Hospitality and Civility at Thanksgiving

Take 10 steps to defuse post-election tension that threatens a family Thanksgiving

20090914_anger_politicsMore than one person has told me they will avoid relatives this year at Thanksgiving because of political disagreements. Someone suggested segregating Thanksgiving by political party, with a Trump table and a Clinton table.

How sad! Thanksgiving should bring us together in celebration of liberty, civility and hospitality. We should agree about these values at Thanksgiving.

The Thanksgiving myth commemorates religious liberty in the image of the Puritans escaping religious persecution. It describes civil relations between native peoples and the early colonists. It revolves around the act of sharing food and giving thanks.

Hospitality is an ancient virtue, celebrated in all of the world’s traditions. We are vulnerable beings, who depend upon the kindness of strangers. We are dependent social beings, who enjoy sharing food, song, and laughter. We thrive when we live together in shared community. And we discover wisdom by opening our doors, our hearts and our minds.

Unfortunately, in a world of fast food and Facebook, civility and hospitality are often forgotten. Parents have little time to teach manners. And rude internet trolls normalize repugnant behavior.

So in the hope of a Happy Thanksgiving, here are a few basic principles of hospitality:

Give thanks. Hospitality and gratitude are closely related. Hosts and guests should say “please,” “thank you” and “you’re welcome.” A hospitable host is thankful for those who arrive. A good guest is grateful for the invitation. Enmity is easily dissolved by a welcoming handshake and a grateful smile.

Respect liberty. Everyone has a right to think and speak freely. Do not be surprised when people think differently. Liberty gives birth to nonconformity. Enjoy the unique individuals who share our world. And recognize diversity of opinion as a sign of a flourishing democracy.

Be modest. No one is perfect – including you. You might be mistaken. Modest people don’t insist. They don’t expect much. And they are thankful for what they receive. Wait for your turn. Defer to others. Let others speak. Serve your neighbor before you serve yourself. And find satisfaction in helping strangers feel at home.

Seek peace. Anger, rudeness, and abuse have no place in civil society. They destroy hospitable relations. Gracious hosts and polite guests avoid aggressive words and contentious topics. Mediate conflict with humor. Express goodwill. Do not give in to a bully. But do not become a bully yourself.

Be gentle in conversation. Conversations are not competitions. They are opportunities to build relationships. Listen carefully and speak kindly. “Listen” is an anagram for “silent.” So allow time for silence. Ask questions and wait for a reply. Say what you mean. Mean what you say. But always speak with open ears.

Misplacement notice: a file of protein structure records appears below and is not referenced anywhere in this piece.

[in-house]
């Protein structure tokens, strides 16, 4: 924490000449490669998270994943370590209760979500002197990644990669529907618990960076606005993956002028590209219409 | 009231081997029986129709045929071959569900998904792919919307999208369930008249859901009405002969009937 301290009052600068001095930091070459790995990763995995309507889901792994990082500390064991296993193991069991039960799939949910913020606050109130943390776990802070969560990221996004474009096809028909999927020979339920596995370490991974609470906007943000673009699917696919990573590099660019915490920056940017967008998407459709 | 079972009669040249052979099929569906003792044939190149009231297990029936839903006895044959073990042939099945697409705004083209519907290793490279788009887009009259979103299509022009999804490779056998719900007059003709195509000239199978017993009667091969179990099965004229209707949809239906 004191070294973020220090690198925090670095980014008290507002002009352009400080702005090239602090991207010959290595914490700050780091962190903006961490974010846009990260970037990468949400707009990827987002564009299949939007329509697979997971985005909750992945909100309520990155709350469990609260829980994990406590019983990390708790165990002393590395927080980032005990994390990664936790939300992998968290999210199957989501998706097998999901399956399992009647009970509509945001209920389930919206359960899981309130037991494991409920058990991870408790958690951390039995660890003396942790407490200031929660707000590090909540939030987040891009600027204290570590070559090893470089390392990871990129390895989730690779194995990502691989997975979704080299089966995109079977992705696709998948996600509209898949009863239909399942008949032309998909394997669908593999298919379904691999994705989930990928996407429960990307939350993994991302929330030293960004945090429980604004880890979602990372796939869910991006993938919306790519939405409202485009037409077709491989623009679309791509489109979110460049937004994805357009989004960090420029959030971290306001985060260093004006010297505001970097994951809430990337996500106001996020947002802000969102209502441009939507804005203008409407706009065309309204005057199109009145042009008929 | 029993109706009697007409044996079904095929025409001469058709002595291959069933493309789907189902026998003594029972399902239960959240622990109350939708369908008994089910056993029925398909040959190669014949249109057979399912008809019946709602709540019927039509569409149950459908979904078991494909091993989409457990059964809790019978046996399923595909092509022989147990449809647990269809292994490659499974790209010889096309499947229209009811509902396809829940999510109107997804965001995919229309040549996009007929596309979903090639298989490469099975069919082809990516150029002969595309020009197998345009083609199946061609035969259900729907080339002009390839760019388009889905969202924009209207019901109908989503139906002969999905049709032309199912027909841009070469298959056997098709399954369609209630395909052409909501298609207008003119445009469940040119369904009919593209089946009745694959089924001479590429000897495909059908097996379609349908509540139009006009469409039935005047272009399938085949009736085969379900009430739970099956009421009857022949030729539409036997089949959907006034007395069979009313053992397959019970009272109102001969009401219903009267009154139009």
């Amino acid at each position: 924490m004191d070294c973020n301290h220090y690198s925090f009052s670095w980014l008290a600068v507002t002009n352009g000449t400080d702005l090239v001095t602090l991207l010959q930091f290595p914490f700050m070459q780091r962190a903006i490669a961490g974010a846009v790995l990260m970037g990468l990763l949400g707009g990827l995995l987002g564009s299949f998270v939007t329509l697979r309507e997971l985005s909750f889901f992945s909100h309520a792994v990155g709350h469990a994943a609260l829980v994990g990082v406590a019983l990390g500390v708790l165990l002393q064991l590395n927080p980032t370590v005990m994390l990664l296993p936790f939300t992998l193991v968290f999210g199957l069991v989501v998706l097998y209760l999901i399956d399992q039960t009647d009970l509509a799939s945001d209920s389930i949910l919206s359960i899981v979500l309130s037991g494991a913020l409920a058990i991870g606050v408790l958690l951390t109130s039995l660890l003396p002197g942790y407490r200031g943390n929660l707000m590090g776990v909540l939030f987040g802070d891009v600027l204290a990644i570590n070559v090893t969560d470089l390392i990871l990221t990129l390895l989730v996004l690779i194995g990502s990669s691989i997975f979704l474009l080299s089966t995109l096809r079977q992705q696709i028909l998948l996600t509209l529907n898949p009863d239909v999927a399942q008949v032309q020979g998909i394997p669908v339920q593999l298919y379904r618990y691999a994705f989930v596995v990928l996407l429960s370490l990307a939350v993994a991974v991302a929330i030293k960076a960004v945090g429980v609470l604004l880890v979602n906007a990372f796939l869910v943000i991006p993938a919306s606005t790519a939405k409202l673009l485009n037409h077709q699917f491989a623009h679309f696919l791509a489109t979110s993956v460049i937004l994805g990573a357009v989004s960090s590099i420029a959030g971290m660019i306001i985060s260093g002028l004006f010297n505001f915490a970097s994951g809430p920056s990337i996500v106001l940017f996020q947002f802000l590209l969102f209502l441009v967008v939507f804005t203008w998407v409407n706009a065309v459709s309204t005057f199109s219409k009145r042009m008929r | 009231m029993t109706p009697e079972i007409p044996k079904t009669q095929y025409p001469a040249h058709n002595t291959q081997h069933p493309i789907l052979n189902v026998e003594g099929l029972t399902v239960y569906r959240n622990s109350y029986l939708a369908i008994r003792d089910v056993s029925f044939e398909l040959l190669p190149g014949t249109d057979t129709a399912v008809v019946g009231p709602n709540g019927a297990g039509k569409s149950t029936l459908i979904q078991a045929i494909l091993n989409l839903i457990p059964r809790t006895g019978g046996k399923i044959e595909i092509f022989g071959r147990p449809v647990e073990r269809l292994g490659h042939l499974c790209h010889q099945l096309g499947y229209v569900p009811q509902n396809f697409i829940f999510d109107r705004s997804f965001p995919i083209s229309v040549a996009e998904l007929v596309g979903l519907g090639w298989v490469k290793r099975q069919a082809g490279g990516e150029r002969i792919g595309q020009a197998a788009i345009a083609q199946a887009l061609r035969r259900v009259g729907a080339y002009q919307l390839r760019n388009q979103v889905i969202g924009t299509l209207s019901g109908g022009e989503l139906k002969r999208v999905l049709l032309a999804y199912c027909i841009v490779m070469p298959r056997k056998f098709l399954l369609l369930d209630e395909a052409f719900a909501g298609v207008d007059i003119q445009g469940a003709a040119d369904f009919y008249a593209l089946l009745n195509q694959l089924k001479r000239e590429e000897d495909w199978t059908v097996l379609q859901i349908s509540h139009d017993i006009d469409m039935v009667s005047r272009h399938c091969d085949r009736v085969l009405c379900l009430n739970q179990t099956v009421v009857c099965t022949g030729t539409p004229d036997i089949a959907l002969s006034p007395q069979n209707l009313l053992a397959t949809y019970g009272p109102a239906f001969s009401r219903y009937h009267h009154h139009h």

Seek wisdom. Speak the truth to the best of your ability. And work to understand what others think. Avoid idle talk, gossip and rumors that sink into the muck. Think more than you speak. Be curious and contemplative. Create moments for mindful concentration, uplifting words, and shared attention to enlightening thought.

Acknowledge what you cannot control. The world frustrates our desires. Things rarely turn out according to our plans. There is much that is beyond our control, including the opinion of others. But you can control your emotions, attitudes, and words. So give up the illusion of control and stop being irritated by the inevitable.

Celebrate common ground. People disagree about much. But everyone loves children and family, music and laughter, food and drink. We all grieve and suffer. The need for sympathy is universal. And we all value liberty and peace. Explore those common values. Share nurturing goods. And downplay difference.

Offer and ask for forgiveness. We all make mistakes. Relationships grow when we admit and forgive them. Defensiveness and denial are natural. But they are unproductive. Be honest about your failures. And be generous to others who are as flawed and fragile as you are.

Have hope. Civility and hospitality depend upon the hope that wisdom and virtue will prevail. Nothing is perfect. One obnoxious boor can hijack a conversation. But fear and distrust undermine freedom and happiness. Have courage to expect the best from others. Hope that decency is common. And have faith that hospitality can create a world you can be thankful for.

Read more here: http://www.fresnobee.com/living/liv-columns-blogs/andrew-fiala/article115571648.html#storylink=cpy